UOB Kay Hian is keeping its “market weight” rating for the regional plantation sector as crude palm oil (CPO) prices are expected to remain weak, amidst the backdrop of a growing shift towards renewable diesel.
Analysts Leow Huey Chuen and Jacquelyn Yow highlight that the global trade for conventional palm-oil-based biodiesel is expected to decline, while a huge growth in the global trade for renewable diesel, which uses vegoil, is expected to jump.
“This is mainly coming from the conversion of new refinery capacity (especially in the US) as well as the expansion of existing capacity (Neste). The growth of renewable diesel production is also pushed by the growing demand in the US market and a potential new demand from other countries such as Canada,” the analysts write in a July 16 research note.
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The way Leow and Yow see it, palm oil may not directly benefit from this trend towards renewable diesel, as production in the US and Europe, the largest market producer and consumer of biodiesel, will primarily rely on soybean oil (SBO) and rapeseed oil (RPO).
However, they note that palm oil may be an indirect beneficiary by replacing SBO and RPO in the food and industrial chemical markets as well as animal feed.
Leow and Yow have maintained their CPO price assumptions of RM3,000 ($966) per tonne and RM2,600 per tonne for 2021 and 2022 respectively for now, though they are looking to revise the assumptions after the 2Q2021 results announcement in August.
“We expect CPO ASP for 2021 to beat our assumption of RM3,000/tonne and come in at RM3,300-3,500/tonne,” they remark.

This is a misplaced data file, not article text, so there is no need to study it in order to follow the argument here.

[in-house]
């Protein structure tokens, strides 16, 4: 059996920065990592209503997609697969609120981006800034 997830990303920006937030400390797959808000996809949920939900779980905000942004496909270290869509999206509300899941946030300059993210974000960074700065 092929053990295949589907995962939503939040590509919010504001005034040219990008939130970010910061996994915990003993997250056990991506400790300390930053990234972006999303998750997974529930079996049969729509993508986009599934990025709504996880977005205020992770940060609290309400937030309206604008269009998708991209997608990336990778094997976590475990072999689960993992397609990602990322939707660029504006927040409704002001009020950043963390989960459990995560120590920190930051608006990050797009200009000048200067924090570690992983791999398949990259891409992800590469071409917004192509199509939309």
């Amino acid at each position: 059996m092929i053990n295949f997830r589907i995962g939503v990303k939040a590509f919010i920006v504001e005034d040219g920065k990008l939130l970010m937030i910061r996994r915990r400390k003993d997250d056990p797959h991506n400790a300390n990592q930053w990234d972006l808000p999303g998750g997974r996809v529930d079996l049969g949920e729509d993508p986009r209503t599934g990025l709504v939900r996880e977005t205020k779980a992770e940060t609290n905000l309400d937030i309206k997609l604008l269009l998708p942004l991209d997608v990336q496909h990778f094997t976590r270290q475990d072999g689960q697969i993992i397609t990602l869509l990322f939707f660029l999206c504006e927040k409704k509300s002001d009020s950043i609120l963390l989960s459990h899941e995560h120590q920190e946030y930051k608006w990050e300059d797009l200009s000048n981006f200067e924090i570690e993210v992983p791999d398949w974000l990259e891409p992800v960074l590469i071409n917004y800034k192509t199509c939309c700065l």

Nonetheless, the analysts highlight the overall downward trend in CPO prices, pointing out that in the first five months of 2021, CPO average spot price was at RM4,119.50 but has since weakened to RM3,592 on Jun 22. CPO futures for July and September are trading at RM3,631/tonne and RM3,465/tonnes respectively.
To that end, they remain bearish on the sector given the weak outlook. “The sector is likely to continue underperforming the market because of lower earnings leverage to rising CPO prices, production uncertainties and investors’ constraints on concerns over environmental, social and governance (ESG) compliance,” they explain.
First Resources remains the sole Singapore counter among their list of stock picks for the sector, chosen by virtue of “decent” dividend yield and “undemanding” valuation. “Our picks are Hap Seng Plantations, Sarawak Oil Palms, First Resources, Astra Agro Lestari and Tunas Baru Lampung,” the analysts say.
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The analysts have a “buy” rating on First Resources with a target price of $1.65.
As at 9.10am, shares in First Resources are trading up 2 cents or 1.53% higher at $1.33.